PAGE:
While the average person may think Italy’s best export is its cuisine, lovers of automobiles will argue otherwise. That’s because Italy is home to many of the world’s most desirable automotive manufacturers and design houses. Brands like Ferrari, Ducati, Italdesign and Pininfarina represent the very best in performance and luxury and their creations are lusted after the world over.
As an automotive designer, working for these companies is the thing dreams are made of. Time spent working for such hallowed names will undoubtedly pave the way for a successful career.
Two designers who know exactly how that feels are Gianluca Bartolini and Francesco Iannuzzi. The pair have almost 20 years of combined experience working in the Italian automotive design world. They met while working at Pininfarina’s Cambiano HQ and while this may seem like a dream job for many, they soon realised they both desired something more.
“We wanted to start from scratch. From a blank sheet that released us from any chains,” says Gianluca. What they wanted was the kind of expressive freedom a designer can’t find working for a commercial company. The solution they found was to start their own design “laboratory” where the pair could realise their visions free from the limitations of a corporate commercial world. So together they set up a workshop/studio in Turin, Italy which they coined Dotto Creations.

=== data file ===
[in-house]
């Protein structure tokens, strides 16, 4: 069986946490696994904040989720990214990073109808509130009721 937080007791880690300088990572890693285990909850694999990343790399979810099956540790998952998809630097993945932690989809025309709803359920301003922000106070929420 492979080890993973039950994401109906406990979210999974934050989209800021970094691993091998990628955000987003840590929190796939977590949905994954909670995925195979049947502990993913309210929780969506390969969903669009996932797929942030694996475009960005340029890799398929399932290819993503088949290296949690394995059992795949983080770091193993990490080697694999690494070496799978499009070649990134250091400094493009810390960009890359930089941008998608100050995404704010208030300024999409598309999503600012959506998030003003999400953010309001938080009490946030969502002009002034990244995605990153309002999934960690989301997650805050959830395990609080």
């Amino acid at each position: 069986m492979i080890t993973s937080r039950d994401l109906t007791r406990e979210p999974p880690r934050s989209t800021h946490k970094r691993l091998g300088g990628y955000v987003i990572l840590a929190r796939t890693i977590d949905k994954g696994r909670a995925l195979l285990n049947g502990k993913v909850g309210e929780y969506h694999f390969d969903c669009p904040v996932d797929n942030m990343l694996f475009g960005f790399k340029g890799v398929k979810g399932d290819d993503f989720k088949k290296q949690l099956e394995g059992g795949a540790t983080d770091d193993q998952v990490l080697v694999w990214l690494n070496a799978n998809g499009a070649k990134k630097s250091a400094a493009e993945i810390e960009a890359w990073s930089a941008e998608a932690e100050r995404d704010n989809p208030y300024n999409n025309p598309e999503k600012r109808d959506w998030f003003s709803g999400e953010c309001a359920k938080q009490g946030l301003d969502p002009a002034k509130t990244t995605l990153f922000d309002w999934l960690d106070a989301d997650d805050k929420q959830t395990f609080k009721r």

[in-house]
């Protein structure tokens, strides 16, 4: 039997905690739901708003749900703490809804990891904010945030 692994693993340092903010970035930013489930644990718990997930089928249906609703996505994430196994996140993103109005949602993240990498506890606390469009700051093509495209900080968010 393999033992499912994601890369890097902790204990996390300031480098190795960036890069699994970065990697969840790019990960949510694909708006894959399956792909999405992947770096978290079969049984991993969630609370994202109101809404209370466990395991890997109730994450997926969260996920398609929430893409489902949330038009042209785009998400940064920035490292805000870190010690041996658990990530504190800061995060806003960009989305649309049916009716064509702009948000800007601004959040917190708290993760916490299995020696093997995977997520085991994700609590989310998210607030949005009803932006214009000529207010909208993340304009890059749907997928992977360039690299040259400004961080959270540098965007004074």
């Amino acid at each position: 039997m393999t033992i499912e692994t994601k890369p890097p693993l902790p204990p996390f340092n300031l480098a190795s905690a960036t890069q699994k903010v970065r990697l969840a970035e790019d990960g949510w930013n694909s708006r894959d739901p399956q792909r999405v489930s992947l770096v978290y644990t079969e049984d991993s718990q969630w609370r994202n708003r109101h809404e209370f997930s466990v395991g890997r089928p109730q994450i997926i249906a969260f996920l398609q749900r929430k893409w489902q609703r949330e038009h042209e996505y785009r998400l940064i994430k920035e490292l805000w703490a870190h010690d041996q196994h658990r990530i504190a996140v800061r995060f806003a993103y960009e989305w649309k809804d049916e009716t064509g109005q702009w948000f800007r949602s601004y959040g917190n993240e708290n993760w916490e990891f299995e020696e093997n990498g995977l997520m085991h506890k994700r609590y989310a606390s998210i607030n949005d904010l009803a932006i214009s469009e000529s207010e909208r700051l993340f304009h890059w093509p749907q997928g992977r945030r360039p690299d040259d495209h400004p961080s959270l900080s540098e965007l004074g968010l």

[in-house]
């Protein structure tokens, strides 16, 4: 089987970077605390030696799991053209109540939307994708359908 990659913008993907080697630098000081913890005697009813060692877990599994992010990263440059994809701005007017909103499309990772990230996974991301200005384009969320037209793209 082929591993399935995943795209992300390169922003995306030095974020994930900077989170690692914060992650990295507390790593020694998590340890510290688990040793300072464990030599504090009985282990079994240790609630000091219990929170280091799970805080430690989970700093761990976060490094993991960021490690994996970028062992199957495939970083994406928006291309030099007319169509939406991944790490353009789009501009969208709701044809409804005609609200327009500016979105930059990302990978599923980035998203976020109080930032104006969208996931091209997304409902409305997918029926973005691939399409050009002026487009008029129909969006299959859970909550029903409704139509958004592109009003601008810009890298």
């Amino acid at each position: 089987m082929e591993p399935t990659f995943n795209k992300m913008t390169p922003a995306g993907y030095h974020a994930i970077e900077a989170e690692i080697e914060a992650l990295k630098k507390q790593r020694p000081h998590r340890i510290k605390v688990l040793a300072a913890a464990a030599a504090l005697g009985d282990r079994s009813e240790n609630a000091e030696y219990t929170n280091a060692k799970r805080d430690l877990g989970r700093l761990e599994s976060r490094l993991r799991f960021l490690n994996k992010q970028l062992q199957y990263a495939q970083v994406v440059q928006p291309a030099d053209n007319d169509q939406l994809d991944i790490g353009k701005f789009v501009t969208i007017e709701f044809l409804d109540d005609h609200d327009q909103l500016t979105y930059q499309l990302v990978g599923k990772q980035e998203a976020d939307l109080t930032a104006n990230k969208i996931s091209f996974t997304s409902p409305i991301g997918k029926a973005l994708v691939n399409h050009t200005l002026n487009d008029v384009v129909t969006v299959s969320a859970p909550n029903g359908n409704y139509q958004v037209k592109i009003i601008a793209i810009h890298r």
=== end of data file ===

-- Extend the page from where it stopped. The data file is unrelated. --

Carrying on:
The first Dotto Creations project is based on a rather unexpected platform. Instead of opting for an Italian bred machine, they chose a Japanese motorcycle whose design was heavily influenced by an Italian machine. That motorcycle is of course Honda’s CX500 which sports a Moto Guzzi inspired Longitudinal v-twin and was produced between 1978 and 1983.
As for their projects name, Gianluca took an interesting approach there too. “Biancaneve is a direct translation of Snow White in Italian. In addition to that, DOTTO in Italian means ‘erudite’ which in the Italian version of the fairytale is Doc, the oldest, most clever dwarf of the story. We’ve done this because we want to look at things with the eyes of a child.”
“Biancaneve is a 1979 Honda CX500 that we stripped completely and restored using the parts that we decided to keep.” says Gianluca. “The engine has been opened up and completely restored but not modified. The same approach was taken with the carbs. We just changed the jets to work with our straight pipes. But we did replace the airbox with pods.”
Biancaneve also retains the original Honda chassis and the bike’s iconic Comstar wheels, but beyond those elements, it is a totally bespoke creation.
All of the off-the-shelf components installed on Biancaneve were chosen with the goal of reducing visual mass and giving the bike a sportier demeanour. To this end, the rear of the frame has been trimmed short and rear-end lighting has been integrated into the frame rails. The rear fender has also been dispensed with leaving the wheel completely exposed.
An equally minimalistic approach has been used on the front end.